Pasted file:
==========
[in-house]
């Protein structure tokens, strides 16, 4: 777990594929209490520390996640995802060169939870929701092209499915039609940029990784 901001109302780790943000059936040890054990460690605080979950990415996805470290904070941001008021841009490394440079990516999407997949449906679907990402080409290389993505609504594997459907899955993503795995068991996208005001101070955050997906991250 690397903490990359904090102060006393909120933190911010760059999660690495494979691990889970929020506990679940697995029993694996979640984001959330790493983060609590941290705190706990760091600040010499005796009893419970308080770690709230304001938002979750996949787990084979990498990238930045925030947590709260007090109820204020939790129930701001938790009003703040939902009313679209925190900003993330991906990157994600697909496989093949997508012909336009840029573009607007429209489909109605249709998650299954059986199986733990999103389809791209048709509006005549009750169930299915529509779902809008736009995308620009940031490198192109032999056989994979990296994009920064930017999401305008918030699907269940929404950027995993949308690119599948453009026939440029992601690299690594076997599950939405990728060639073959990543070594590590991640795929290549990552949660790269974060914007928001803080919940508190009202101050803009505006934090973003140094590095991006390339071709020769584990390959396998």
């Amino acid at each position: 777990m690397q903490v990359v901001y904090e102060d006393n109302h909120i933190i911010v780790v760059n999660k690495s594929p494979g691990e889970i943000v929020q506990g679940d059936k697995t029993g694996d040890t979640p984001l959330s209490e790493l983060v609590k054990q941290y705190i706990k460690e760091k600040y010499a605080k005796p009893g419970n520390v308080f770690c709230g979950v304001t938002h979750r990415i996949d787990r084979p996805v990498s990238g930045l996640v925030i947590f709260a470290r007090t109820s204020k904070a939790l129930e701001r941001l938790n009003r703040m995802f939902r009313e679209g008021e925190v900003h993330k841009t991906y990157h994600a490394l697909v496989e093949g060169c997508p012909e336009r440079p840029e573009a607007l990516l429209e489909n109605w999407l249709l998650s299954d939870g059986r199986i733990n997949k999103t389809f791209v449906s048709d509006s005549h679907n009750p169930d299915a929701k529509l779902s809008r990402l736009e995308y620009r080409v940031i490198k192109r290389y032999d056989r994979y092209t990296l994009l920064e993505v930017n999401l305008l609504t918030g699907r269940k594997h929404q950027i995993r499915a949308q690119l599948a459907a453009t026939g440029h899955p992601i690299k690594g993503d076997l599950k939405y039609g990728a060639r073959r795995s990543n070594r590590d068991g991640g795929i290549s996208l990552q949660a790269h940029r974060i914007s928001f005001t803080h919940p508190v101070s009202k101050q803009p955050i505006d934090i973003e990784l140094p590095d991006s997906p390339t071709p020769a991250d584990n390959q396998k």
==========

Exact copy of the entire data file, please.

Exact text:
[in-house]
């Protein structure tokens, strides 16, 4: 777990594929209490520390996640995802060169939870929701092209499915039609940029990784 901001109302780790943000059936040890054990460690605080979950990415996805470290904070941001008021841009490394440079990516999407997949449906679907990402080409290389993505609504594997459907899955993503795995068991996208005001101070955050997906991250 690397903490990359904090102060006393909120933190911010760059999660690495494979691990889970929020506990679940697995029993694996979640984001959330790493983060609590941290705190706990760091600040010499005796009893419970308080770690709230304001938002979750996949787990084979990498990238930045925030947590709260007090109820204020939790129930701001938790009003703040939902009313679209925190900003993330991906990157994600697909496989093949997508012909336009840029573009607007429209489909109605249709998650299954059986199986733990999103389809791209048709509006005549009750169930299915529509779902809008736009995308620009940031490198192109032999056989994979990296994009920064930017999401305008918030699907269940929404950027995993949308690119599948453009026939440029992601690299690594076997599950939405990728060639073959990543070594590590991640795929290549990552949660790269974060914007928001803080919940508190009202101050803009505006934090973003140094590095991006390339071709020769584990390959396998």
């Amino acid at each position: 777990m690397q903490v990359v901001y904090e102060d006393n109302h909120i933190i911010v780790v760059n999660k690495s594929p494979g691990e889970i943000v929020q506990g679940d059936k697995t029993g694996d040890t979640p984001l959330s209490e790493l983060v609590k054990q941290y705190i706990k460690e760091k600040y010499a605080k005796p009893g419970n520390v308080f770690c709230g979950v304001t938002h979750r990415i996949d787990r084979p996805v990498s990238g930045l996640v925030i947590f709260a470290r007090t109820s204020k904070a939790l129930e701001r941001l938790n009003r703040m995802f939902r009313e679209g008021e925190v900003h993330k841009t991906y990157h994600a490394l697909v496989e093949g060169c997508p012909e336009r440079p840029e573009a607007l990516l429209e489909n109605w999407l249709l998650s299954d939870g059986r199986i733990n997949k999103t389809f791209v449906s048709d509006s005549h679907n009750p169930d299915a929701k529509l779902s809008r990402l736009e995308y620009r080409v940031i490198k192109r290389y032999d056989r994979y092209t990296l994009l920064e993505v930017n999401l305008l609504t918030g699907r269940k594997h929404q950027i995993r499915a949308q690119l599948a459907a453009t026939g440029h899955p992601i690299k690594g993503d076997l599950k939405y039609g990728a060639r073959r795995s990543n070594r590590d068991g991640g795929i290549s996208l990552q949660a790269h940029r974060i914007s928001f005001t803080h919940p508190v101070s009202k101050q803009p955050i505006d934090i973003e990784l140094p590095d991006s997906p390339t071709p020769a991250d584990n390959q396998k």